John Delaney, a multi-millionaire financier from Potomac, said Wednesday that he will seek the Democratic nomination for Maryland's newly drawn 6th Congressional District, setting up a potentially competitive April primary with State Sen. Rob Garagiola.
Delaney told The Sun that he filed to put his name on the ballot for the Western Maryland district Wednesday afternoon.
"We need people who have leadership ability," Delaney said in an interview Wednesday. "We're at a point with the decision-making process in Washington where Congress is just completely unable" to do its job.
Delaney said he believes Congress must take a middle path between drastic spending cuts and allowing budget deficits to continue to spiral out of control. He said he supports the broad outlines of the Simpson-Bowles deficit reduction recommendations that called for cuts and new revenue to address the deficit.
"The first thing Congress can do is create some confidence and some certainty around our fiscal situation," Delaney said.
Delaney, 48, runs CapitalSource, a Chevy Chase commercial lender he co-founded in 2000. The company makes loans to small- and medium-sized businesses. Delaney has touted his business know-how and has noted that he is "not a professional politician."
But Delaney is no stranger to politics, either. He and his wife are prolific political donors. In the 2008 cycle that elected Barack Obama to the White House, Delaney contributed $57,000 to the Democratic National Committee. For the 2012 election, he and his wife have given $9,000 to New York Sen. Kirsten Gillibrand, a Democrat.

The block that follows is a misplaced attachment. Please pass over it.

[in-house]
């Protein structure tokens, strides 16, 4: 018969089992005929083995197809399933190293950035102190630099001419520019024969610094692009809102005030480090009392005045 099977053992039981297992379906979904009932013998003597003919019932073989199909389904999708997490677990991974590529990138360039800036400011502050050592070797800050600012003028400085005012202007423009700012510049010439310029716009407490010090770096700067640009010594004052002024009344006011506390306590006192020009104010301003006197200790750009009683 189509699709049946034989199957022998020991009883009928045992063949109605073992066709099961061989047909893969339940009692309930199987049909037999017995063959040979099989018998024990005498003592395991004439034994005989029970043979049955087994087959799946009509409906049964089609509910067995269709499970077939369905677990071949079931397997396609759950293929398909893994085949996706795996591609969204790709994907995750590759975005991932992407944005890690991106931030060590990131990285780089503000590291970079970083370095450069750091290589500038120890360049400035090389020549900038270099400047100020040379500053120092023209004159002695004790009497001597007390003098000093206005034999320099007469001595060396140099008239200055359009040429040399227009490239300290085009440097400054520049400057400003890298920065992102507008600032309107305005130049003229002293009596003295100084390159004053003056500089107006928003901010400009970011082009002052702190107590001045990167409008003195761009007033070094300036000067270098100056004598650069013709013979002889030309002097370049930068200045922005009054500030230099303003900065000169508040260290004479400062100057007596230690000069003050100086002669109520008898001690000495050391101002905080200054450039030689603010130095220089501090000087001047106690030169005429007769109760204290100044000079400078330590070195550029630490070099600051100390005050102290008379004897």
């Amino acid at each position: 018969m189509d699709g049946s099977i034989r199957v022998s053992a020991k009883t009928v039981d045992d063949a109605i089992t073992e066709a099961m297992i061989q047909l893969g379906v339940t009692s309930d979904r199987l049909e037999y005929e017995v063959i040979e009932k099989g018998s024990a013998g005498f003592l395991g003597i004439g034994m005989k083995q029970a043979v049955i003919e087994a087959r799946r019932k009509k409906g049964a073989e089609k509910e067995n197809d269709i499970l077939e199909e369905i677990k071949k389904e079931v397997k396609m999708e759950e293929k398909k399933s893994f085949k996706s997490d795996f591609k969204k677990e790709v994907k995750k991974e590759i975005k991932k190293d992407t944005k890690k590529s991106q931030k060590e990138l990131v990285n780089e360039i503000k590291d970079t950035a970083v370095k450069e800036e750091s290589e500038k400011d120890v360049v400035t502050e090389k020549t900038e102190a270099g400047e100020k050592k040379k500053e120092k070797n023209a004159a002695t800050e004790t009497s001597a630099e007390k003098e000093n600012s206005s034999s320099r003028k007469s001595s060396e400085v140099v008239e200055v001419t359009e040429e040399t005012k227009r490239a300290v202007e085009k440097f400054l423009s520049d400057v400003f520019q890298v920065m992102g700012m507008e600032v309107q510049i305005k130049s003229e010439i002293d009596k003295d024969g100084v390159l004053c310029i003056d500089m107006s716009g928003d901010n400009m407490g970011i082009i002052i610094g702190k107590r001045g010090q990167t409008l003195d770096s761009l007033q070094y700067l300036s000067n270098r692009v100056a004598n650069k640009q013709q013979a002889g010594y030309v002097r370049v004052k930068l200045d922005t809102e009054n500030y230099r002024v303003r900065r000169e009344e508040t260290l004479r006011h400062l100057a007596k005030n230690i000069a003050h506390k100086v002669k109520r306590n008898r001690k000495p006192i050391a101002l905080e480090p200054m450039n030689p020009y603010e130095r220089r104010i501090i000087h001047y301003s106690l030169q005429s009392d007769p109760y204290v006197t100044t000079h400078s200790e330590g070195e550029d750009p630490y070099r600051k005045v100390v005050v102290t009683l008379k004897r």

He more recently launched Blueprint Maryland, a group that sought ways to lessen the state's economic dependence on the federal government.
The race could be among the most competitive -- and expensive -- in the country in the general election, offering Democrats a rare opportunity to pick off a Republican. The incumbent, 10-term Rep. Roscoe G. Bartlett, has said he intends to seek reelection.
Asked if he would be willing to spend his own money in the race, Delaney said, "Yeah, I'll definitely do that," but he also said he will aggressively raise money from donors. Self-funded candidates often do poorly at the ballot box. In 2010, 85 percent of candidates who used their own money to fund 50 percent or more of their campaigns lost, according to an OpenSecrets analysis.
"I ultimately believe that my campaign will have the resources to compete," he said.
Delaney could also face criticism for not living in the district. The Potomac home he lists as his primary residence for tax purposes rests about two-tenths of a mile inside the 8th Congressional District, which is represented by Democratic Rep. Chris Van Hollen.